title_full_unstemmed Sporadic meteor sources as observed by the Jicamarca high-power large-aperture VHF radar
title_sort Sporadic meteor sources as observed by the Jicamarca high-power large-aperture VHF radar
author Chau Chong Shing, Jorge Luis
author_facet Chau Chong Shing, Jorge Luis
Woodman Pollitt, Ronald Francisco
Galindo, Freddy
author_role author
author2 Woodman Pollitt, Ronald Francisco
Galindo, Freddy
author2_role author
author
dc.contributor.author.fl_str_mv Chau Chong Shing, Jorge Luis
Woodman Pollitt, Ronald Francisco
Galindo, Freddy
dc.subject.es_ES.fl_str_mv Meteoritos
Ionósfera
Radar
Observaciones
Atmósfera
topic Meteoritos
Ionósfera
Radar
Observaciones
Atmósfera
dc.description.es_ES.fl_txt_mv En: ICARUS 188 (2007), p. 162-174.
dc.description.abstract.es_ES.fl_txt_mv We present, for the first time, the main sources of sporadic meteors as inferred from meteor-head echoes obtained by a high-power large-aperture radar (HPLAR). Such results have been obtained at the Jicamarca HPLAR (11.95° S, 76.87° W, 1° dip angle). Observations are based on close to 170,000 meteors detected in less than 90 h spread over 14 days, between November 2001 and February 2006. Meteors with solar orbits are observed to come from basically six previously known sources, i.e., North and South Apex, Helion, Anti-Helion, and North and South Toroidal, representing ∼91% of the observations. The other ∼9% represents meteors with observed velocities greater than the Sun’s escape velocity at 1 AU, most of them of extra-solar origin. Results are given before and after removing the Earth’s velocity and the sources are modeled with two-dimensional Gaussian distributions. In general, our results are in very good agreement with previously known sources reported by Jones and Brown [Jones, J., Brown, P.G., 1993. Mon. Not. R. Astron. Soc. 265, 524–532] using mainly specular meteor radar (SMR) data gathered over many years and different sites. However, we find slightly different locations and widths, that could be explained on the basis of different sensitivities of the two techniques and/or corrections needed to our results. For example, we find that the North and South Apex sources are well defined and composed each of them of two collocated Gaussian distributions, one almost isotropic with ∼10° width and the other very narrow in ecliptic longitude and wide in ecliptic latitude. This is the first time these narrow-width sources are reported. A careful quantitative analysis is needed to be able to compare the strengths of meteor sources as observed with different techniques. We also present speed and initial altitude distributions for selected sources. Using a simple angular sensitivity function of the combined Earth–atmosphere–radar instrument, and an altitude selection criteria, the resulting meteor sources are in better qualitative agreement with the results obtained with SMRs.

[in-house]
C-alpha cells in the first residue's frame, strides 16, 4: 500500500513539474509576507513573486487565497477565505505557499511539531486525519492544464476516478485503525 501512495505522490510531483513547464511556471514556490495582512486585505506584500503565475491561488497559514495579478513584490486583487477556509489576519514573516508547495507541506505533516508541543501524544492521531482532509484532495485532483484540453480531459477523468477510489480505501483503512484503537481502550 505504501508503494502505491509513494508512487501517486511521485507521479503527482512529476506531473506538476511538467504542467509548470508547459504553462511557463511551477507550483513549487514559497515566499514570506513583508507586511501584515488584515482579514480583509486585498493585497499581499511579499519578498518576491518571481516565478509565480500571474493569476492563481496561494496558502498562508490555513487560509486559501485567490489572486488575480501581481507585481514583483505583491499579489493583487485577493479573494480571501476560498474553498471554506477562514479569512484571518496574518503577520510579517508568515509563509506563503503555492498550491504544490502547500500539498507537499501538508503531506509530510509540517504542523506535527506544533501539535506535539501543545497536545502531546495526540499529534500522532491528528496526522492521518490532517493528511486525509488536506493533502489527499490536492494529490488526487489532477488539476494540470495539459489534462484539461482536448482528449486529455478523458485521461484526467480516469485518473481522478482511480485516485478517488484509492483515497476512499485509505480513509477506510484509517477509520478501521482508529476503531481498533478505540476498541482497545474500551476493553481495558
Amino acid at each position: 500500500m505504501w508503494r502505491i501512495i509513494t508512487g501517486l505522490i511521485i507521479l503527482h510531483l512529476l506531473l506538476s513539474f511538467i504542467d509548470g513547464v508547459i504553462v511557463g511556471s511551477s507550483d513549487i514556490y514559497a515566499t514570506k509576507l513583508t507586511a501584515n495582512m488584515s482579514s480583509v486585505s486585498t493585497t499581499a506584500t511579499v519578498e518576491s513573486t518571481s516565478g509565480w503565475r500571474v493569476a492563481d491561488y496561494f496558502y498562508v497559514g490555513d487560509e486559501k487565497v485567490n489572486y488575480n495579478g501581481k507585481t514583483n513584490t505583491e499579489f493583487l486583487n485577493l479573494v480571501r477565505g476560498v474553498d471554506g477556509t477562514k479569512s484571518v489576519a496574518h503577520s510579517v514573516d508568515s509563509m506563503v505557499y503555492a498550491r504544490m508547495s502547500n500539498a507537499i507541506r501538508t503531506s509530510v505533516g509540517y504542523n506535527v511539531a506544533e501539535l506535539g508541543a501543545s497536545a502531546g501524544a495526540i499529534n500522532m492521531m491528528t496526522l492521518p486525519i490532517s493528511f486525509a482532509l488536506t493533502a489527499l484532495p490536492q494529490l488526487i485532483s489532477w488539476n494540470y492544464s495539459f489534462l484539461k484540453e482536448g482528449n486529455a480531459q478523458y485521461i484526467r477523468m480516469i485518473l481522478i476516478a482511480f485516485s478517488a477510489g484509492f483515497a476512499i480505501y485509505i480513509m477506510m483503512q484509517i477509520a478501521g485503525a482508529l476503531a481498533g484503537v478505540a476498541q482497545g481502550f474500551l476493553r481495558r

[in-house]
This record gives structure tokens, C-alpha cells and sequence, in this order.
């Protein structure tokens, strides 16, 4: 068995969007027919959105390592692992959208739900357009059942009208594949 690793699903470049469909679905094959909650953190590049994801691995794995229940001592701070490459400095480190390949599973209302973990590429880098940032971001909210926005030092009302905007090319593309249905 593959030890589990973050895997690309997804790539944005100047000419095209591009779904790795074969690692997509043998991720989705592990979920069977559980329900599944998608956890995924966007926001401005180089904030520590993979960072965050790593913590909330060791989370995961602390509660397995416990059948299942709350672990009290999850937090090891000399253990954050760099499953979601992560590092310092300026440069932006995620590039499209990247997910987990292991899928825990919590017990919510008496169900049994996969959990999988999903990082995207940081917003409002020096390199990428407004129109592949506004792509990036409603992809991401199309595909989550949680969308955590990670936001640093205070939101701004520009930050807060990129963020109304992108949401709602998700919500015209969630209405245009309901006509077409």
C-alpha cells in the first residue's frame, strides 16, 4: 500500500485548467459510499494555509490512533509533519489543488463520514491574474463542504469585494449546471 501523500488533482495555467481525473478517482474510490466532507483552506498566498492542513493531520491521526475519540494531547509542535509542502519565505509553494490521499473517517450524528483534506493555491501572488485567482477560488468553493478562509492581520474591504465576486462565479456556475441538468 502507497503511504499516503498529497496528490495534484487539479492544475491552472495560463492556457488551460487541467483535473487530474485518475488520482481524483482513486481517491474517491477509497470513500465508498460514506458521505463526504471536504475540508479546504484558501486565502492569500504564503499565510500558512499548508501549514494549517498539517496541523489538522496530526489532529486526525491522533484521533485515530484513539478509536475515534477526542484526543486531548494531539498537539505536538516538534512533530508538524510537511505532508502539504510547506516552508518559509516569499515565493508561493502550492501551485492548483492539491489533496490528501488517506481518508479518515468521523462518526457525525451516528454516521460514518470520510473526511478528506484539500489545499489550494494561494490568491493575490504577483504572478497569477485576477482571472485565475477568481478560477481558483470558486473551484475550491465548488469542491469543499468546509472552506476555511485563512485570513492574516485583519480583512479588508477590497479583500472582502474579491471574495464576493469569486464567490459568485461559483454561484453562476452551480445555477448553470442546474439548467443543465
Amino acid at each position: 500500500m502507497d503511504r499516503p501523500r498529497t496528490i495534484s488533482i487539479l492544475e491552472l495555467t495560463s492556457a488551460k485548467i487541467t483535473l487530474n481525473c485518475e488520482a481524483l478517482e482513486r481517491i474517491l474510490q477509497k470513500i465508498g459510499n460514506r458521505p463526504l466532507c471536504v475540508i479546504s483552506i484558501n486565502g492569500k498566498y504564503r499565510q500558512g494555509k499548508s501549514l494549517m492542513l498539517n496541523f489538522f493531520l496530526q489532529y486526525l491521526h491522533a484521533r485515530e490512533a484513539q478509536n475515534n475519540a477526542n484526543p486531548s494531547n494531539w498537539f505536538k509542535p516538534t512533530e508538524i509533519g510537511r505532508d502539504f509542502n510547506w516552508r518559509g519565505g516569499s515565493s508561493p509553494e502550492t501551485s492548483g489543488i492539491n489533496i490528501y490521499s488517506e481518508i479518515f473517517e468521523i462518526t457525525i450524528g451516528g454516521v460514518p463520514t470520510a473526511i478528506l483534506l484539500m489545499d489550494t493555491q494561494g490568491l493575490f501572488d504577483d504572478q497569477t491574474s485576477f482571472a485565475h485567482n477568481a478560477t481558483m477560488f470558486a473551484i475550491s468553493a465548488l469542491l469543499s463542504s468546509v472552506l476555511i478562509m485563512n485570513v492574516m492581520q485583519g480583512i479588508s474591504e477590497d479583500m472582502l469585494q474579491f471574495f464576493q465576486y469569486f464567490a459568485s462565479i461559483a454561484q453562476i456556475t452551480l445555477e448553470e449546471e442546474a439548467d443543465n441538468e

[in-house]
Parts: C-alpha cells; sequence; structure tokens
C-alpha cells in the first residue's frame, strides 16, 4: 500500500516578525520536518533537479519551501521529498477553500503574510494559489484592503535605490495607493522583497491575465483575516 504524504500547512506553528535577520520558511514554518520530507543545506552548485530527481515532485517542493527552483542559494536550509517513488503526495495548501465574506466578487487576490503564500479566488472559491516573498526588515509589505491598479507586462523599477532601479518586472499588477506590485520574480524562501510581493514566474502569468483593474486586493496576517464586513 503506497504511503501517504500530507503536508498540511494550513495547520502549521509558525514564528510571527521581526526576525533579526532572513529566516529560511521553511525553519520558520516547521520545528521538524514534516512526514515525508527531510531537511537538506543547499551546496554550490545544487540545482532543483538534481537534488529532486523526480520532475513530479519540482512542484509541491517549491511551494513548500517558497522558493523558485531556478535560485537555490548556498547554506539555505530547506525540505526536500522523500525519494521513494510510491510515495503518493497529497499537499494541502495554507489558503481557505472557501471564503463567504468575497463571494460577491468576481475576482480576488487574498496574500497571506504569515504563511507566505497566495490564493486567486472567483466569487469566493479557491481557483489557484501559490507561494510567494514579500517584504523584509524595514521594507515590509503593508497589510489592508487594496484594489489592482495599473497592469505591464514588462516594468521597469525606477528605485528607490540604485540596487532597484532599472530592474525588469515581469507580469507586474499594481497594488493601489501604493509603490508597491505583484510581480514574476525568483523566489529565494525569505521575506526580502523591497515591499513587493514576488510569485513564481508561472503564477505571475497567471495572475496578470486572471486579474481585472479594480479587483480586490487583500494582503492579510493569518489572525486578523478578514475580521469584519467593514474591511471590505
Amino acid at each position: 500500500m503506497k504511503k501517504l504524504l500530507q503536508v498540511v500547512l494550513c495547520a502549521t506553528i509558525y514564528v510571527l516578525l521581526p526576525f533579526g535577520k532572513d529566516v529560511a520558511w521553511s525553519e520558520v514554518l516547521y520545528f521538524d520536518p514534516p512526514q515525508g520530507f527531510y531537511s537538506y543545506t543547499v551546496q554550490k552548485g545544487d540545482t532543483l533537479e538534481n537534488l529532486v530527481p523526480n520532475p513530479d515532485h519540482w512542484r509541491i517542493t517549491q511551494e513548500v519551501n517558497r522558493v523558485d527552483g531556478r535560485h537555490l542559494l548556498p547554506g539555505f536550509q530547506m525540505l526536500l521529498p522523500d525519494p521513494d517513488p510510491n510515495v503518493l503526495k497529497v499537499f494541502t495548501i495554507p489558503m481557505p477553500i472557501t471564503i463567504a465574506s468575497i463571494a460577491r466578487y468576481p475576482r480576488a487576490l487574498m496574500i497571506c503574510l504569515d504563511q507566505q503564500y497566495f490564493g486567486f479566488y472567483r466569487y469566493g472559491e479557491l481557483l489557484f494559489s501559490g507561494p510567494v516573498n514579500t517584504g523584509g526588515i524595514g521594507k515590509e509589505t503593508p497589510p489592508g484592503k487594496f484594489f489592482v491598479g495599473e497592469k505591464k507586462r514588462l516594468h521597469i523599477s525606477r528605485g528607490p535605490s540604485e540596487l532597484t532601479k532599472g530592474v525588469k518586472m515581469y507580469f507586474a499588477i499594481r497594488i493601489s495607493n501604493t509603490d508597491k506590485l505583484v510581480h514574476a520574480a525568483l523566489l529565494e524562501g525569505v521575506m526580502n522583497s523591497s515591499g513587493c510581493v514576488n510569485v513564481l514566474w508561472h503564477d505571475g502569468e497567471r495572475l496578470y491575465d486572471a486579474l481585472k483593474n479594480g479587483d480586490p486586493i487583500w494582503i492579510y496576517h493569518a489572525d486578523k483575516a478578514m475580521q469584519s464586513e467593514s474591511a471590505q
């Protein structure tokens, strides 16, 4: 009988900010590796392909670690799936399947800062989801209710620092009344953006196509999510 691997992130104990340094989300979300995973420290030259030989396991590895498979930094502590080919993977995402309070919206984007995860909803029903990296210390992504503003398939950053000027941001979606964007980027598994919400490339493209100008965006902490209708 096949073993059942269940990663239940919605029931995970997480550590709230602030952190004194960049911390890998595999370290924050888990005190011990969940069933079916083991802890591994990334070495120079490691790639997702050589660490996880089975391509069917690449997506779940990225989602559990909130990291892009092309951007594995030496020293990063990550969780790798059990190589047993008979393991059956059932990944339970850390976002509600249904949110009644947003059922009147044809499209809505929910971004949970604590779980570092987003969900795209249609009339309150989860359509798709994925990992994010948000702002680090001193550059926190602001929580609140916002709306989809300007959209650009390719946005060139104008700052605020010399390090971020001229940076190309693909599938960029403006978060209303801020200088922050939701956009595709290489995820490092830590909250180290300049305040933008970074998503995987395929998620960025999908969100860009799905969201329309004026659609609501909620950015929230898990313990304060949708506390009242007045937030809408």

dc.description.sponsorship.es_ES.fl_txt_mv IGP, ROJ
description En: ICARUS 188 (2007), p. 162-174.
publishDate 2006
dc.date.accessioned.none.fl_str_mv 2016-11-07T20:56:07Z
2017-12-21T19:41:55Z
dc.date.available.none.fl_str_mv 2016-11-07T20:56:07Z
2017-12-21T19:41:55Z
dc.date.issued.fl_str_mv 2006
dc.type.es_ES.fl_str_mv info:eu-repo/semantics/contributionToPeriodical
format contributionToPeriodical
dc.identifier.uri.none.fl_str_mv http://repositorio.igp.gob.pe/handle/IGP/319
dc.identifier.doi.none.fl_str_mv 10.1016/j.icarus.2006.11.006
url http://repositorio.igp.gob.pe/handle/IGP/319
identifier_str_mv 10.1016/j.icarus.2006.11.006
dc.language.iso.es_ES.fl_str_mv eng
language eng
dc.rights.es_ES.fl_str_mv info:eu-repo/semantics/openAccess
eu_rights_str_mv openAccess
dc.publisher.es_ES.fl_str_mv Instituto Geofísico del Perú, Radio Observatorio de Jicamarca
dc.source.es_ES.fl_str_mv Repositorio institucional - IGP
dc.source.none.fl_str_mv reponame:IGP-Institucional
instname:Instituto Geofísico del Perú
instacron:IGP
reponame_str IGP-Institucional
collection IGP-Institucional
instname_str Instituto Geofísico del Perú
instacron_str IGP